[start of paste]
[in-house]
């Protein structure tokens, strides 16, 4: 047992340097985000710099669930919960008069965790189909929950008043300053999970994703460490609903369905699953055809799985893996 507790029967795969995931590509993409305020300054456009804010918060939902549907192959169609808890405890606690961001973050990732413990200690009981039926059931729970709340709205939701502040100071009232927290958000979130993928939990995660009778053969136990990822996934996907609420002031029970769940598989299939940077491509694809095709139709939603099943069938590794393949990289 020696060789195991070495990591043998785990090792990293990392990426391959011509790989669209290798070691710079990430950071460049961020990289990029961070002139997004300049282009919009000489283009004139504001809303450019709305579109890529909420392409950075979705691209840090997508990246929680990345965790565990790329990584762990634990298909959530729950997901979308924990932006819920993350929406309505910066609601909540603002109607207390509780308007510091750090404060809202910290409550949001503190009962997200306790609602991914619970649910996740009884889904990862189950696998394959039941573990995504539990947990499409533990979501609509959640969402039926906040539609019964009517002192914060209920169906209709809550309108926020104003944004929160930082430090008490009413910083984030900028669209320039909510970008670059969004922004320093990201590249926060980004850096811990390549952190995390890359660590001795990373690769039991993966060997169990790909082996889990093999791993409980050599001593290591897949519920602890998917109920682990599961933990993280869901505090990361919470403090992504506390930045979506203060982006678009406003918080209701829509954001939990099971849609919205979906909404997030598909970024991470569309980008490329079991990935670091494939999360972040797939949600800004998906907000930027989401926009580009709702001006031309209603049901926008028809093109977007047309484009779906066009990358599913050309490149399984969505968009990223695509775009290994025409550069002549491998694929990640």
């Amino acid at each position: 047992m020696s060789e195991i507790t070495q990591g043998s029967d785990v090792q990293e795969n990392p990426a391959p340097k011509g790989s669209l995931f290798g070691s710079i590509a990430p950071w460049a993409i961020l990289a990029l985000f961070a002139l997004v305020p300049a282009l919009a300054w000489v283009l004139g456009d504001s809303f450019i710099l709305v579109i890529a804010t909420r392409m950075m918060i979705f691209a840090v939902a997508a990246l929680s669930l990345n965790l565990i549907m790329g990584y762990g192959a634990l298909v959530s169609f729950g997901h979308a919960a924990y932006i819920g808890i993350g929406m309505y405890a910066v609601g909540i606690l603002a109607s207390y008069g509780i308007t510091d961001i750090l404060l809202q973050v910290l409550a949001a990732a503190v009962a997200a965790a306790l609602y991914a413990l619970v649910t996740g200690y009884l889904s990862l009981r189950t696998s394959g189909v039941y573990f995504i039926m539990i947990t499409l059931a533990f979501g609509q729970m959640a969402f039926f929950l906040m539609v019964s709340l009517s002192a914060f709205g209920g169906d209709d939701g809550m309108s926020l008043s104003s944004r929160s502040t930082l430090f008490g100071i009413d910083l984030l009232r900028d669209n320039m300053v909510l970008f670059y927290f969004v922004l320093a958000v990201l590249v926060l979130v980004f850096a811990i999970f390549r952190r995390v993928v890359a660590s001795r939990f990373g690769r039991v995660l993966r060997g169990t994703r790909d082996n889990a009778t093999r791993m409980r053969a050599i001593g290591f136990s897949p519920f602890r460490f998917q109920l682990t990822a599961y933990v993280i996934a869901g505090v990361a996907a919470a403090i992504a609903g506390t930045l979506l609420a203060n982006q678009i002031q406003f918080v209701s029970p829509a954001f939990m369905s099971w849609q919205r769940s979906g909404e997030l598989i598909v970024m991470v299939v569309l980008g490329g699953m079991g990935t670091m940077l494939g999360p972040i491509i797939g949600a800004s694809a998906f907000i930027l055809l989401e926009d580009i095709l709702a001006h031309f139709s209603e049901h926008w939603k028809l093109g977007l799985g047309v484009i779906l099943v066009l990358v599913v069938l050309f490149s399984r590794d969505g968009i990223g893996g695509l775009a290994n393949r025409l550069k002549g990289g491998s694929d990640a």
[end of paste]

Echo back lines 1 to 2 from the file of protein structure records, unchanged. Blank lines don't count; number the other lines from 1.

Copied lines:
[in-house]
């Protein structure tokens, strides 16, 4: 047992340097985000710099669930919960008069965790189909929950008043300053999970994703460490609903369905699953055809799985893996 507790029967795969995931590509993409305020300054456009804010918060939902549907192959169609808890405890606690961001973050990732413990200690009981039926059931729970709340709205939701502040100071009232927290958000979130993928939990995660009778053969136990990822996934996907609420002031029970769940598989299939940077491509694809095709139709939603099943069938590794393949990289 020696060789195991070495990591043998785990090792990293990392990426391959011509790989669209290798070691710079990430950071460049961020990289990029961070002139997004300049282009919009000489283009004139504001809303450019709305579109890529909420392409950075979705691209840090997508990246929680990345965790565990790329990584762990634990298909959530729950997901979308924990932006819920993350929406309505910066609601909540603002109607207390509780308007510091750090404060809202910290409550949001503190009962997200306790609602991914619970649910996740009884889904990862189950696998394959039941573990995504539990947990499409533990979501609509959640969402039926906040539609019964009517002192914060209920169906209709809550309108926020104003944004929160930082430090008490009413910083984030900028669209320039909510970008670059969004922004320093990201590249926060980004850096811990390549952190995390890359660590001795990373690769039991993966060997169990790909082996889990093999791993409980050599001593290591897949519920602890998917109920682990599961933990993280869901505090990361919470403090992504506390930045979506203060982006678009406003918080209701829509954001939990099971849609919205979906909404997030598909970024991470569309980008490329079991990935670091494939999360972040797939949600800004998906907000930027989401926009580009709702001006031309209603049901926008028809093109977007047309484009779906066009990358599913050309490149399984969505968009990223695509775009290994025409550069002549491998694929990640």